Maybe I’ve shared this before:
Sophomore year of high school, I was in the school play. At the time, I was likely also simultaneously involved with three to five other extracurricular activities. The only thing that scared me more than not getting into college was not earning enough scholarships to pay for it. So, I attempted to do everything. Being over-scheduled, over-stressed, and over-anxious caused me to over sleep the day of our Saturday matinee.
I ended up racing to the theater in a pair of old sweatpants and a tee shirt. And nothing else.
My character required multiple wardrobe changes and in one scene I had to wear this floor length dress (that was just slightly too big for me) with slits up both sides. It was during a scene – in that slightly too big, slit up the sides dress – that a fellow co-star innocently pulled a chair out from under me. I ended up bare bummed on the stage, with my legs, just for a moment looking like a V.
God help the two freshmen boys that were sitting in the front row.
Regardless (over the seemingly never-ending laughter of the entire small town), I delivered my lines. The show went on. I desperately wanted to skip school the following Monday, but I was too nervous to even ask my Mom. To school I went. The show went on.
This morning, as I watched what happened at the near end of the Oscars, I started thinking that maybe it’s the rigidity of the whole MUST go on thing, that trip us up so badly.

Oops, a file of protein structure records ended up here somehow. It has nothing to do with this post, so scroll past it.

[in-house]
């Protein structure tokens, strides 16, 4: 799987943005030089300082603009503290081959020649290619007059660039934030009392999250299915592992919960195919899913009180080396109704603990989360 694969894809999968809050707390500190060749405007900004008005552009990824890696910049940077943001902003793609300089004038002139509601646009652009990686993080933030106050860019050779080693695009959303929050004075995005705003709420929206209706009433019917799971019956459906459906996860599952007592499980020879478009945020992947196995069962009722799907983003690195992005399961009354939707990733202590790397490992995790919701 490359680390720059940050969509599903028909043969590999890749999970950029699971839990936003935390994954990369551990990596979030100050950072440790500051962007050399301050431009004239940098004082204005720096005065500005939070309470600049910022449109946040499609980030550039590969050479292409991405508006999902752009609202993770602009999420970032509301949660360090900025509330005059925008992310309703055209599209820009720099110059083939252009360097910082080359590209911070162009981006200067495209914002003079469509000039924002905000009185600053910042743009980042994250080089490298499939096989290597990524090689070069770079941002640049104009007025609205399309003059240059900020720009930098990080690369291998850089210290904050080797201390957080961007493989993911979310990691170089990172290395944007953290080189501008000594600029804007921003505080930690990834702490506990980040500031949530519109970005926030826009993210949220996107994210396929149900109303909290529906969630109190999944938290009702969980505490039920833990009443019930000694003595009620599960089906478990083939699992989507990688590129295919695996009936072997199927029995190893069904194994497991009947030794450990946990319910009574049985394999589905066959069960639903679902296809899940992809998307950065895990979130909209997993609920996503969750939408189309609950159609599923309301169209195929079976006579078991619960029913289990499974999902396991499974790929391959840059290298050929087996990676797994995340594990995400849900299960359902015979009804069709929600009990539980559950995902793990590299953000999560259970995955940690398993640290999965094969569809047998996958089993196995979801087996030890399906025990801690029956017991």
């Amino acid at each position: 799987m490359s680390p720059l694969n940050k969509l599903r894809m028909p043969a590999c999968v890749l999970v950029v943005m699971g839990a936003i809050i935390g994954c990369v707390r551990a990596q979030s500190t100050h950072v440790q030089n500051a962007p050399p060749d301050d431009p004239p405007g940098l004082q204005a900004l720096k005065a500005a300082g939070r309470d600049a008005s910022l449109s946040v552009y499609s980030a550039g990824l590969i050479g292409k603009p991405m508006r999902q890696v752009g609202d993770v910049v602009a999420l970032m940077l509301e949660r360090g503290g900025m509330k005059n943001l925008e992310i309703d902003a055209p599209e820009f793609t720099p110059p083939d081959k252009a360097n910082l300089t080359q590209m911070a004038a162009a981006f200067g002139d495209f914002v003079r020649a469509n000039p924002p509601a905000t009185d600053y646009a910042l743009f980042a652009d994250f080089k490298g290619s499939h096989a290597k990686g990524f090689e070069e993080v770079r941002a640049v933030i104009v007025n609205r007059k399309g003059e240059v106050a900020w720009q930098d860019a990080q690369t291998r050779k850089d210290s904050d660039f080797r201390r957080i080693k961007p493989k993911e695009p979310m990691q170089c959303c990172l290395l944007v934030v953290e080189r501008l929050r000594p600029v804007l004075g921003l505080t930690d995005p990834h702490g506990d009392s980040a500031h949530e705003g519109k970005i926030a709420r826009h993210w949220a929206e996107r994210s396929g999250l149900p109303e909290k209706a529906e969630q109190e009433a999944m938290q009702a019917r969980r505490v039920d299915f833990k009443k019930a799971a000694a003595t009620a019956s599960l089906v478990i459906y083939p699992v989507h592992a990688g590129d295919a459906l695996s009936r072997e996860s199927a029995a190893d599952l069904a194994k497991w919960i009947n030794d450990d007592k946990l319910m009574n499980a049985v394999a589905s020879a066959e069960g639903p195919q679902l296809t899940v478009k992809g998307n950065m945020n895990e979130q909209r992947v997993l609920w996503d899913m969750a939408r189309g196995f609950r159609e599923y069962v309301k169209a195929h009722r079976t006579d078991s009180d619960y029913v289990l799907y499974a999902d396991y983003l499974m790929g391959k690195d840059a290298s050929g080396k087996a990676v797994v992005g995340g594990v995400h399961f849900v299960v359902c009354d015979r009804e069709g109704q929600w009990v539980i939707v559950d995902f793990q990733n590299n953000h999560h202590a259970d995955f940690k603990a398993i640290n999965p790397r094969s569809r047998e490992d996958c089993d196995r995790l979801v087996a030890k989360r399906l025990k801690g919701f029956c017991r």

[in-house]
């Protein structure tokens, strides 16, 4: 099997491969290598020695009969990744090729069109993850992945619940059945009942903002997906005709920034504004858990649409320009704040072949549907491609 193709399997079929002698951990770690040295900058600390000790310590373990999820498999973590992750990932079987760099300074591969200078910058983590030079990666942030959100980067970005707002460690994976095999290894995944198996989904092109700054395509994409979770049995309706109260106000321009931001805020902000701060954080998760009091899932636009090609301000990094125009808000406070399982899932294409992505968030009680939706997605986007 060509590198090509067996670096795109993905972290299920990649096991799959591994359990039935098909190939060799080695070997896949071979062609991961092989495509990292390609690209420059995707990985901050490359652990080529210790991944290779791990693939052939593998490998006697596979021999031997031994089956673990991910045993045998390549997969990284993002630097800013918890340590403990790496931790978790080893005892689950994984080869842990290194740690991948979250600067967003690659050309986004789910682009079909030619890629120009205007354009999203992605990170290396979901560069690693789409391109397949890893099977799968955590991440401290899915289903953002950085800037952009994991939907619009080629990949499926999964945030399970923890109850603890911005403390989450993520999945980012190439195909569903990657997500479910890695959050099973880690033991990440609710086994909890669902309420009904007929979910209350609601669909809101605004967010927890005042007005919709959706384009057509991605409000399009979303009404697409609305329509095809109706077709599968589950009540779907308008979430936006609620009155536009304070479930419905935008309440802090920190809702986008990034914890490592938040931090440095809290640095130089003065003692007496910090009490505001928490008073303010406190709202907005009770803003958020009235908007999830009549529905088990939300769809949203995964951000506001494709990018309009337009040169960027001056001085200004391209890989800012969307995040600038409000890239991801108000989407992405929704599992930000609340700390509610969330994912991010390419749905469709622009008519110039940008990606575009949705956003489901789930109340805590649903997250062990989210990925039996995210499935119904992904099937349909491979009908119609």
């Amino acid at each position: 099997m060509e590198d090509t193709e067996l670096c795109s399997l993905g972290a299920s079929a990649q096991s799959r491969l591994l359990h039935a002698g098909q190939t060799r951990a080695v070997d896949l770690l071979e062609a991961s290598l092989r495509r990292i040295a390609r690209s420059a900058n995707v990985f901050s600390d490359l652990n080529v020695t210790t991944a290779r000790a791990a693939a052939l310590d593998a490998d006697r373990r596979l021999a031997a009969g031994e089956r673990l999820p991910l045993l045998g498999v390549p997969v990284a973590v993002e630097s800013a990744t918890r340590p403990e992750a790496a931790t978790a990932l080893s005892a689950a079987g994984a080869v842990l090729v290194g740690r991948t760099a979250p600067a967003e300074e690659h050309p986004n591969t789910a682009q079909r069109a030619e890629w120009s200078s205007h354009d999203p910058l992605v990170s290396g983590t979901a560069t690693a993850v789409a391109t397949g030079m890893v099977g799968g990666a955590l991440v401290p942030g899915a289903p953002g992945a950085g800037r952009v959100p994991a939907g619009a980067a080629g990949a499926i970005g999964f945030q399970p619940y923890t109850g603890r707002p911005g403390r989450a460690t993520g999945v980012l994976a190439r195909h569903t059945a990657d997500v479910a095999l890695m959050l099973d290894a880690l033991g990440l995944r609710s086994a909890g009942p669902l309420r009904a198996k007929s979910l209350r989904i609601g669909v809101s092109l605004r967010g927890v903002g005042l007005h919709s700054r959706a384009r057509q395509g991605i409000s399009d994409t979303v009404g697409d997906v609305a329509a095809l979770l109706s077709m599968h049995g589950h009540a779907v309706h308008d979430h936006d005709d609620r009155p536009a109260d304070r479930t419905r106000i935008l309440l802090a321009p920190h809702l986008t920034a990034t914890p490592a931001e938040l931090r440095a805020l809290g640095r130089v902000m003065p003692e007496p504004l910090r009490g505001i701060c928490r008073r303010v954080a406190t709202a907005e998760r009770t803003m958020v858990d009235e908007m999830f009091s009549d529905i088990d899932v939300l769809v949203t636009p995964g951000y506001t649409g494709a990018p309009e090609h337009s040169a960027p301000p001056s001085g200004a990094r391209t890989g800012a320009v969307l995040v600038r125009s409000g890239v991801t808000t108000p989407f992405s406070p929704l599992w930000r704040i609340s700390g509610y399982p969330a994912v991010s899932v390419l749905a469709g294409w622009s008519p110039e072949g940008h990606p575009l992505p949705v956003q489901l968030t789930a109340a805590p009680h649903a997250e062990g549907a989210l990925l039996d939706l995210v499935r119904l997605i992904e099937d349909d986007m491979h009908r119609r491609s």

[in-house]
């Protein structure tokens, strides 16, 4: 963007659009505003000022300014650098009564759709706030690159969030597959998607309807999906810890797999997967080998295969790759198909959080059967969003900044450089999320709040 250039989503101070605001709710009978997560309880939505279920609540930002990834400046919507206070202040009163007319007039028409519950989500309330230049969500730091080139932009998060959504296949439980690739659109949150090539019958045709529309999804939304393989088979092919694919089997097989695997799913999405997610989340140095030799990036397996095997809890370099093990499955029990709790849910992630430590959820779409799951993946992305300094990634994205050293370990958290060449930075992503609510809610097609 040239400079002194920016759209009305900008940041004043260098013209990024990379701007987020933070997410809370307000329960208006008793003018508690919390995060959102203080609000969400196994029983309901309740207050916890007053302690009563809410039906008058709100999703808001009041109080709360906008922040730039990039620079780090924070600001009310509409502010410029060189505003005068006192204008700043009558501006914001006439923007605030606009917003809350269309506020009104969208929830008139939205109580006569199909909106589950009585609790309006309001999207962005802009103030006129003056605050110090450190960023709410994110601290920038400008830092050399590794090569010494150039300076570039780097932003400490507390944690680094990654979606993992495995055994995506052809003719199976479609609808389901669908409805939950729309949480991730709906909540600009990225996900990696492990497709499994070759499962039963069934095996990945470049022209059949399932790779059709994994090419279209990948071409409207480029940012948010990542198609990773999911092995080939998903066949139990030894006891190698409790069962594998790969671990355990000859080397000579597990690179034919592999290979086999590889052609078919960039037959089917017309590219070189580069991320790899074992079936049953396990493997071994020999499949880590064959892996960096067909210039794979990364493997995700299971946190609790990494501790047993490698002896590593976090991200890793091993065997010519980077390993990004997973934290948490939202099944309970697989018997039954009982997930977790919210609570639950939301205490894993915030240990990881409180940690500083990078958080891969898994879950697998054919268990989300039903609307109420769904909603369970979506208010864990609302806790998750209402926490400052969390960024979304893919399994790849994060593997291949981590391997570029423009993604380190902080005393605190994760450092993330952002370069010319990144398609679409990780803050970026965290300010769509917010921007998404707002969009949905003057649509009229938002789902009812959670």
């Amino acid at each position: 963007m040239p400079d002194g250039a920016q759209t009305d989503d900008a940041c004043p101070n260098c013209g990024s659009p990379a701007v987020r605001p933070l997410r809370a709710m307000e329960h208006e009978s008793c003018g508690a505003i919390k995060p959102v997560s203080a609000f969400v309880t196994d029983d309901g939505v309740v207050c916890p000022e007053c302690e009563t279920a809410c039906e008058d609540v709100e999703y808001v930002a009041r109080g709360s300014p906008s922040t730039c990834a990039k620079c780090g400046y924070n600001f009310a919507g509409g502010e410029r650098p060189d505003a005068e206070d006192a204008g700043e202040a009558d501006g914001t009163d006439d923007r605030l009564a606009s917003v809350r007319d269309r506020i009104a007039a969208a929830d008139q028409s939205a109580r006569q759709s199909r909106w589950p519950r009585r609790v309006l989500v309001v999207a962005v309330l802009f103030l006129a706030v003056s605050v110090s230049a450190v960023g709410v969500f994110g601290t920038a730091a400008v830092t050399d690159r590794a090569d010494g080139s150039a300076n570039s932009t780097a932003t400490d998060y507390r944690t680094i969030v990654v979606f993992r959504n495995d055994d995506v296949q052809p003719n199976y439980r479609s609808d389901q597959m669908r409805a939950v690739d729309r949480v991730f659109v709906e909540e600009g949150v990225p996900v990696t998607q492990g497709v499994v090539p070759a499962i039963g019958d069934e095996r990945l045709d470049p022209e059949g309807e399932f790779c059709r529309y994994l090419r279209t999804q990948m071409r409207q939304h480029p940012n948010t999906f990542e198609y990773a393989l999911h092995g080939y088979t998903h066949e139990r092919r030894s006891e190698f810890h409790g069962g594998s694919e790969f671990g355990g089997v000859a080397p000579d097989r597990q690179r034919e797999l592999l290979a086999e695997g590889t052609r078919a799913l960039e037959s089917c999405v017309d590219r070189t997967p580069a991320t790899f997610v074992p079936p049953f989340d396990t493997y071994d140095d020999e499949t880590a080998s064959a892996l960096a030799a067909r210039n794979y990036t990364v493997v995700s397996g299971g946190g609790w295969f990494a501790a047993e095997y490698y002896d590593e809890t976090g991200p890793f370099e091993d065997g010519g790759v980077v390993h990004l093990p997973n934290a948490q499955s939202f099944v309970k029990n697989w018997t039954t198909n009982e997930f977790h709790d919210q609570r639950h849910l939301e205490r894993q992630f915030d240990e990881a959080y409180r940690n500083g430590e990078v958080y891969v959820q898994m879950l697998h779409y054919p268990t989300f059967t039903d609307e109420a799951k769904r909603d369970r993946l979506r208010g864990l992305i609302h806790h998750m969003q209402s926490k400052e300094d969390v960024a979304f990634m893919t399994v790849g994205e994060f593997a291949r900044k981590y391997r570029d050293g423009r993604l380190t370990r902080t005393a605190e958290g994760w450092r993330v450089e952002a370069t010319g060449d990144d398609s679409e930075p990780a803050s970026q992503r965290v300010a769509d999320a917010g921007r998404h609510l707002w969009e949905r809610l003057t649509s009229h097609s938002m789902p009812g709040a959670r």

Watch the footage from last night’s live broadcast. It’s obvious from the moment Warren Beatty opens the red envelope that he’s very, very confused. But, instead of admitting it – breaking the fourth wall, and saying: I’m confused – he quickly hands the problem off to his co-presenter, Faye Dunaway. And she immediately jumps into “fix it,” mode.
Let me be clear: I’m not judging Warren or Faye. Even with only about a decade of live radio and television experience on my CV, I’m quite aware of the intense pressure to make the wheels falling off look like it’s all a part of the plan. Pros can roll. It’s what they do…but, maybe (no matter our status, professional or amateur) we shouldn’t lose touch of when it’s okay (perfectly and lovingly okay) to stop.
At 15, if I had enough confidence to just stop freaking out and simply tell the all-mighty Director of the Conant High School presentation of Our Miss Brooks that I absolutely had to get something from home before going on stage, he likely would’ve rolled his eyes…before delaying the curtain by 10-minutes. Sure that chair still probably would’ve been pulled out from under me…but my private parts, would’ve remained…well, private.
And, my guess is that if Warren had read the contents of that envelope, and instead of just acting confused, actually admitted to being so by saying something like: “I’m confused. Something’s not right. We need some help, here.” Help would’ve come running. Don’t get me wrong; a scene still would’ve ensued, but maybe not one that included announcing the wrong winner so publicly.
Look, we’re human.
So, we will continue to make mistakes in front of the whole school, and the whole town, and the whole world wide web…and in addition to honing our kindness and forgiveness, maybe we can also learn how to be okay when we break the rules and ask for what we really need to make whatever we have going on – go just a little bit better.